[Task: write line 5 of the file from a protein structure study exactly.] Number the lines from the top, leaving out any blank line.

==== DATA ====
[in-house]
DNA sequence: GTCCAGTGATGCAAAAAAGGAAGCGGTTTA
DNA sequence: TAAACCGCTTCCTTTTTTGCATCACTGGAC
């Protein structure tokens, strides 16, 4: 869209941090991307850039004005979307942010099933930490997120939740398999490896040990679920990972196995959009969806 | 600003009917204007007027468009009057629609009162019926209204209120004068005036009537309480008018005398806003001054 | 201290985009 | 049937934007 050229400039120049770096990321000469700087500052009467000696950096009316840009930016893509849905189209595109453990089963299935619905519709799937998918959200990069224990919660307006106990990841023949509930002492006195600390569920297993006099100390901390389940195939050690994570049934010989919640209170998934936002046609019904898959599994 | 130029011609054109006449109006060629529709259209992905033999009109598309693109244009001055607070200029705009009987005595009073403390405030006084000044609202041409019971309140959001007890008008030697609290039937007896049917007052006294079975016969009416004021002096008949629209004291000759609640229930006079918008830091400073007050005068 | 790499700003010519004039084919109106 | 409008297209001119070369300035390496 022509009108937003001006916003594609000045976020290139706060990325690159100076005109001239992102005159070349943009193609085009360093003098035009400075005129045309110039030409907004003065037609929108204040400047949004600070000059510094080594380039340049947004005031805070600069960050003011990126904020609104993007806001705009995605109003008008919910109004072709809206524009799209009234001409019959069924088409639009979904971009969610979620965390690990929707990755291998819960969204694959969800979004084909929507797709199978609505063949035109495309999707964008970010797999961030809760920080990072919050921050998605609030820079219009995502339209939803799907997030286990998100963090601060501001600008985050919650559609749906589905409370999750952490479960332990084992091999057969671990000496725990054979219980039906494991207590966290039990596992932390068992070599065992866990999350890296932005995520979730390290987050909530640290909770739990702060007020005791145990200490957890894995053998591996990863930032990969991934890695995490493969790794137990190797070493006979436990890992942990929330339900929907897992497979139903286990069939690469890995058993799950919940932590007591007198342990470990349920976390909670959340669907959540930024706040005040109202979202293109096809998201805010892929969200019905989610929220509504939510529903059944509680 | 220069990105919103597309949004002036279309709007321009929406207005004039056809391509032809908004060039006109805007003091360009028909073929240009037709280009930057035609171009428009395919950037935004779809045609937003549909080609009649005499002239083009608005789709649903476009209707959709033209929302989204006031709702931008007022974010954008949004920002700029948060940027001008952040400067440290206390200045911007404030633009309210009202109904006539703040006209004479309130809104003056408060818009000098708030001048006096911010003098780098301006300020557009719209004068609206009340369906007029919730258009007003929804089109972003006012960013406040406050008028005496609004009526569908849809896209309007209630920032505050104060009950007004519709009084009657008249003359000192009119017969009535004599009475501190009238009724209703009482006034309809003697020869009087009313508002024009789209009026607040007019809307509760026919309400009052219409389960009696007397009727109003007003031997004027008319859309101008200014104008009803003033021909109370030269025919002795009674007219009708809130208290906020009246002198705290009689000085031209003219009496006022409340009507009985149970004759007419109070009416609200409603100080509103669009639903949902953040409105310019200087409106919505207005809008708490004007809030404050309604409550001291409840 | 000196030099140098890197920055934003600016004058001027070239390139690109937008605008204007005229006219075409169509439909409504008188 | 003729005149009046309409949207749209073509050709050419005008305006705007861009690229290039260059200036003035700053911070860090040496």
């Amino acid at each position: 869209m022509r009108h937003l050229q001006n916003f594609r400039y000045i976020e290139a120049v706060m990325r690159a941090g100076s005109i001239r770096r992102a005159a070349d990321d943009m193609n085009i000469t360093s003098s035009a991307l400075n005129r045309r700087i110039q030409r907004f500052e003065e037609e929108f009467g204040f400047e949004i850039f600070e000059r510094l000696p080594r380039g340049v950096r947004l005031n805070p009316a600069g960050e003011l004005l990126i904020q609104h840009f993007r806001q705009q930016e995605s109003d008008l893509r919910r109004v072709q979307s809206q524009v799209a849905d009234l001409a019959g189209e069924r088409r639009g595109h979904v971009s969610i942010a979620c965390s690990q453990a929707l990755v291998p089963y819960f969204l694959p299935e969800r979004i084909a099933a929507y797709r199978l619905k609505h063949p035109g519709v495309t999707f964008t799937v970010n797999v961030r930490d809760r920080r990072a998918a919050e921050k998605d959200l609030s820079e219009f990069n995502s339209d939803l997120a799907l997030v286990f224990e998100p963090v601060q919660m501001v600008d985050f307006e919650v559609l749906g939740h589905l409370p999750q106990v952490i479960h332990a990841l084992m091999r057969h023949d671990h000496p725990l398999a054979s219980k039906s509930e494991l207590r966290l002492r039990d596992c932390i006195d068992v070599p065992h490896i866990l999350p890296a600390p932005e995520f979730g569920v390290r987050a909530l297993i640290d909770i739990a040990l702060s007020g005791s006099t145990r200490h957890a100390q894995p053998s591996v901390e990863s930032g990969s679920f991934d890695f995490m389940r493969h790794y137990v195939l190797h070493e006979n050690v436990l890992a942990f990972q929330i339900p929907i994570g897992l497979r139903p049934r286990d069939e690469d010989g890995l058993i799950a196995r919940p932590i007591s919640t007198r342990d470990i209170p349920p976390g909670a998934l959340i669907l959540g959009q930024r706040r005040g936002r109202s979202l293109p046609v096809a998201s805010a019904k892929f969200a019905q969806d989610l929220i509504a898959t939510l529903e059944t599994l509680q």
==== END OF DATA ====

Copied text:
């Amino acid at each position: 869209m022509r009108h937003l050229q001006n916003f594609r400039y000045i976020e290139a120049v706060m990325r690159a941090g100076s005109i001239r770096r992102a005159a070349d990321d943009m193609n085009i000469t360093s003098s035009a991307l400075n005129r045309r700087i110039q030409r907004f500052e003065e037609e929108f009467g204040f400047e949004i850039f600070e000059r510094l000696p080594r380039g340049v950096r947004l005031n805070p009316a600069g960050e003011l004005l990126i904020q609104h840009f993007r806001q705009q930016e995605s109003d008008l893509r919910r109004v072709q979307s809206q524009v799209a849905d009234l001409a019959g189209e069924r088409r639009g595109h979904v971009s969610i942010a979620c965390s690990q453990a929707l990755v291998p089963y819960f969204l694959p299935e969800r979004i084909a099933a929507y797709r199978l619905k609505h063949p035109g519709v495309t999707f964008t799937v970010n797999v961030r930490d809760r920080r990072a998918a919050e921050k998605d959200l609030s820079e219009f990069n995502s339209d939803l997120a799907l997030v286990f224990e998100p963090v601060q919660m501001v600008d985050f307006e919650v559609l749906g939740h589905l409370p999750q106990v952490i479960h332990a990841l084992m091999r057969h023949d671990h000496p725990l398999a054979s219980k039906s509930e494991l207590r966290l002492r039990d596992c932390i006195d068992v070599p065992h490896i866990l999350p890296a600390p932005e995520f979730g569920v390290r987050a909530l297993i640290d909770i739990a040990l702060s007020g005791s006099t145990r200490h957890a100390q894995p053998s591996v901390e990863s930032g990969s679920f991934d890695f995490m389940r493969h790794y137990v195939l190797h070493e006979n050690v436990l890992a942990f990972q929330i339900p929907i994570g897992l497979r139903p049934r286990d069939e690469d010989g890995l058993i799950a196995r919940p932590i007591s919640t007198r342990d470990i209170p349920p976390g909670a998934l959340i669907l959540g959009q930024r706040r005040g936002r109202s979202l293109p046609v096809a998201s805010a019904k892929f969200a019905q969806d989610l929220i509504a898959t939510l529903e059944t599994l509680q």